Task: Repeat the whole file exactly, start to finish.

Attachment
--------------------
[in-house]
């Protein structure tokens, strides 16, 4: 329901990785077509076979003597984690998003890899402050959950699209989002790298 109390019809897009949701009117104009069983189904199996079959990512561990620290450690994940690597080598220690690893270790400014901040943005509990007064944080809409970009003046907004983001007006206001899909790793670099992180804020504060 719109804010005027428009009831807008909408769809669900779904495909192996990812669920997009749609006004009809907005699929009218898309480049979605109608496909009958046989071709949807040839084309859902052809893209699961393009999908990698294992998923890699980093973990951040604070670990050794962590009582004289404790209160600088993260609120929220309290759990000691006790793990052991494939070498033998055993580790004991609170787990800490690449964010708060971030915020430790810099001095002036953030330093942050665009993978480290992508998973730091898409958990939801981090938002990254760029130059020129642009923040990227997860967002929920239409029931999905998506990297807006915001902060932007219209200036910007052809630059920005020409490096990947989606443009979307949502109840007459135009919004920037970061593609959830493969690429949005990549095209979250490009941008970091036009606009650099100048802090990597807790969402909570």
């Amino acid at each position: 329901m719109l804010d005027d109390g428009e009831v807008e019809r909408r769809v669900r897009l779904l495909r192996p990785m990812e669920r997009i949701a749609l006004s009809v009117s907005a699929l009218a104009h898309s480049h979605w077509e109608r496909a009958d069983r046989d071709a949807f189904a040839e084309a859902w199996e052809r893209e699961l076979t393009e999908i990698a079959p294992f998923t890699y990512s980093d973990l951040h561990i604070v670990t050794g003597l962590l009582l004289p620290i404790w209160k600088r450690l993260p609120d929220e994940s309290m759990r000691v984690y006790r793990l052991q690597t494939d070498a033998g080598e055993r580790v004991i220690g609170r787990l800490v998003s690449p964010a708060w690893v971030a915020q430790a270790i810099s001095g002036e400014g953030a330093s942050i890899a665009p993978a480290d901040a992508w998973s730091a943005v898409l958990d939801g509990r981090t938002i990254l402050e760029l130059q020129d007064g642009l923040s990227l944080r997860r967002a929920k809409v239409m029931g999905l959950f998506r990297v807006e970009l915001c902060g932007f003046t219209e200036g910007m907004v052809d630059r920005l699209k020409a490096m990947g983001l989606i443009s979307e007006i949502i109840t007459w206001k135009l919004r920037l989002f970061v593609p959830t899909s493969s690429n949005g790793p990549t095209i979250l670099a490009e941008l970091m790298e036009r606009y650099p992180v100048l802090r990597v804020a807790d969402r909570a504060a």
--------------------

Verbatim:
[in-house]
């Protein structure tokens, strides 16, 4: 329901990785077509076979003597984690998003890899402050959950699209989002790298 109390019809897009949701009117104009069983189904199996079959990512561990620290450690994940690597080598220690690893270790400014901040943005509990007064944080809409970009003046907004983001007006206001899909790793670099992180804020504060 719109804010005027428009009831807008909408769809669900779904495909192996990812669920997009749609006004009809907005699929009218898309480049979605109608496909009958046989071709949807040839084309859902052809893209699961393009999908990698294992998923890699980093973990951040604070670990050794962590009582004289404790209160600088993260609120929220309290759990000691006790793990052991494939070498033998055993580790004991609170787990800490690449964010708060971030915020430790810099001095002036953030330093942050665009993978480290992508998973730091898409958990939801981090938002990254760029130059020129642009923040990227997860967002929920239409029931999905998506990297807006915001902060932007219209200036910007052809630059920005020409490096990947989606443009979307949502109840007459135009919004920037970061593609959830493969690429949005990549095209979250490009941008970091036009606009650099100048802090990597807790969402909570």
């Amino acid at each position: 329901m719109l804010d005027d109390g428009e009831v807008e019809r909408r769809v669900r897009l779904l495909r192996p990785m990812e669920r997009i949701a749609l006004s009809v009117s907005a699929l009218a104009h898309s480049h979605w077509e109608r496909a009958d069983r046989d071709a949807f189904a040839e084309a859902w199996e052809r893209e699961l076979t393009e999908i990698a079959p294992f998923t890699y990512s980093d973990l951040h561990i604070v670990t050794g003597l962590l009582l004289p620290i404790w209160k600088r450690l993260p609120d929220e994940s309290m759990r000691v984690y006790r793990l052991q690597t494939d070498a033998g080598e055993r580790v004991i220690g609170r787990l800490v998003s690449p964010a708060w690893v971030a915020q430790a270790i810099s001095g002036e400014g953030a330093s942050i890899a665009p993978a480290d901040a992508w998973s730091a943005v898409l958990d939801g509990r981090t938002i990254l402050e760029l130059q020129d007064g642009l923040s990227l944080r997860r967002a929920k809409v239409m029931g999905l959950f998506r990297v807006e970009l915001c902060g932007f003046t219209e200036g910007m907004v052809d630059r920005l699209k020409a490096m990947g983001l989606i443009s979307e007006i949502i109840t007459w206001k135009l919004r920037l989002f970061v593609p959830t899909s493969s690429n949005g790793p990549t095209i979250l670099a490009e941008l970091m790298e036009r606009y650099p992180v100048l802090r990597v804020a807790d969402r909570a504060a």